Balloon-Rocket to Soar 43 Miles (Jul, 1934)

Balloon-Rocket to Soar 43 Miles
A balloon-rocket conceived by a Wyoming inventor is expected to roar 43 miles into the stratosphere. Carried 11 miles by the balloon, the operator cuts loose, ignites two opposed rockets and soars 33 miles higher. One mile is lost cutting away from the balloon. When the rocket power is expended, an air vent is opened, filling a parachute which floats the tube to earth. Inserts show release of rocket and details of the operating mechanism of the cylinder.

  1. Rick Segedi says: July 14, 20087:42 am

    So . . . with the absence of a reclining acceleration seat, he just hangs onto the parachute air vent pipe when the thing blasts off? Or maybe he curls up around it on the floor. Tricky . . .

  2. slim says: July 14, 20089:00 am

    I wonder how well that air vent thing would work if the rocket came down nose first.

  3. Myles says: July 14, 200811:00 am

    You guys are such nitpicks. I’m sure they will work out the kinks once they’ve tried it a few times.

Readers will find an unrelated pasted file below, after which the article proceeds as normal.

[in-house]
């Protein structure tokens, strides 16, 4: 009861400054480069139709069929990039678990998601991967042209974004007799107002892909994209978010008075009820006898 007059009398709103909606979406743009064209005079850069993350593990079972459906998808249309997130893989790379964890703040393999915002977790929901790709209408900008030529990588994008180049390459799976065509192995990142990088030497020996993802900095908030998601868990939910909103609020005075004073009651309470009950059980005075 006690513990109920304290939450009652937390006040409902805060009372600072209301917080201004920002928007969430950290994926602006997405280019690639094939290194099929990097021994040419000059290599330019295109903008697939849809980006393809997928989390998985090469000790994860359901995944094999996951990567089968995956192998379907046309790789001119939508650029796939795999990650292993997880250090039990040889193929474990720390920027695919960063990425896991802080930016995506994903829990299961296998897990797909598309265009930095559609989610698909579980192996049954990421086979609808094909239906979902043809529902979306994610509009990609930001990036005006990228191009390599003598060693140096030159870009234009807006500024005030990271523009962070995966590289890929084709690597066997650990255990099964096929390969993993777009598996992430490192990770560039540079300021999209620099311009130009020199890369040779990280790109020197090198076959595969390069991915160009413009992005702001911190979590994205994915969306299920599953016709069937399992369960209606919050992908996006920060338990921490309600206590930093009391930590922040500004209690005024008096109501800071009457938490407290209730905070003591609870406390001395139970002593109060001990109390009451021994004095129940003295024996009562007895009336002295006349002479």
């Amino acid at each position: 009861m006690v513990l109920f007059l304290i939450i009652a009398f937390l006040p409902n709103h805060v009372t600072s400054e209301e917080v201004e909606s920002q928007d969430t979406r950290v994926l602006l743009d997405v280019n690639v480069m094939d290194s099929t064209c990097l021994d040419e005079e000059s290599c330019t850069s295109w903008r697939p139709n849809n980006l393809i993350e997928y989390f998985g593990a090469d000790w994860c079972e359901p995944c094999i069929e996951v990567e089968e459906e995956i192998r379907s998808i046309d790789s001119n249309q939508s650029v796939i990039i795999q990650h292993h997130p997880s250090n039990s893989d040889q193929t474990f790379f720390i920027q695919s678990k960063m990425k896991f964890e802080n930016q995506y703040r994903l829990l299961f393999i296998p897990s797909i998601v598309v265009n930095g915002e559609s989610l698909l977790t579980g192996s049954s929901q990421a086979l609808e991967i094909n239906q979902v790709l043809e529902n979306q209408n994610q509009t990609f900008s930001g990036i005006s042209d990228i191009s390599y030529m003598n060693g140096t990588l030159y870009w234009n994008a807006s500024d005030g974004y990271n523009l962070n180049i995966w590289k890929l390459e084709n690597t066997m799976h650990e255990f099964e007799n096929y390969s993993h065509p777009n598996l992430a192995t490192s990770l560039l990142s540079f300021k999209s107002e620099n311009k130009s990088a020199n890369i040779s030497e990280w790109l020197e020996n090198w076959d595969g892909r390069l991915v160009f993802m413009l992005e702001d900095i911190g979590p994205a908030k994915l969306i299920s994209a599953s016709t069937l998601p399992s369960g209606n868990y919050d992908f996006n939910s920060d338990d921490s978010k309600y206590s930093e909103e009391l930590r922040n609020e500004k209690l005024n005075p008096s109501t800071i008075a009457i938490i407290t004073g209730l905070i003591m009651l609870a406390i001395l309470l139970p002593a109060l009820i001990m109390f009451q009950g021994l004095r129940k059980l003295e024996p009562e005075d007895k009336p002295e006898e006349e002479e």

4. jayessell says: July 14, 200812:04 pm

    Except for the ‘manned’ part, balloon launched rockets actually existed.

  5. Torgo says: July 14, 20085:54 pm

    I like that guy standing there. He looks like something off a Greek vase.

  6. Blurgle says: July 14, 20086:16 pm

    Torgo, I think the illustrator took that image right out of Grecian Clipart Vol. 1.

  7. rsterling78 says: July 14, 200810:01 pm

    Can someone explain the steering wheels to me? I assume they are meant to be operated by the pilot. They appear to be 1 foot up from the floor on opposite sides of the cylinder. Was there an “anti-ergonomics” movement back in the ’30s?

  8. Reed says: July 15, 20082:12 am

    This is an old idea that hasn’t gone entirely out of fashion. Former x-prize contenders:… and http://www.davinciproje… both planned balloon launch.

  9. Andrew B says: July 15, 20085:58 am

    I’m really surprised that rocket balloons are this old. Right now the first team to launch for Google’s Lunar X-Prize is using a similar approach.

  10. Mike says: July 15, 20085:50 pm

    But the inventor isn’t named. I’d really like to know about patents, and maybe contact his descendants.

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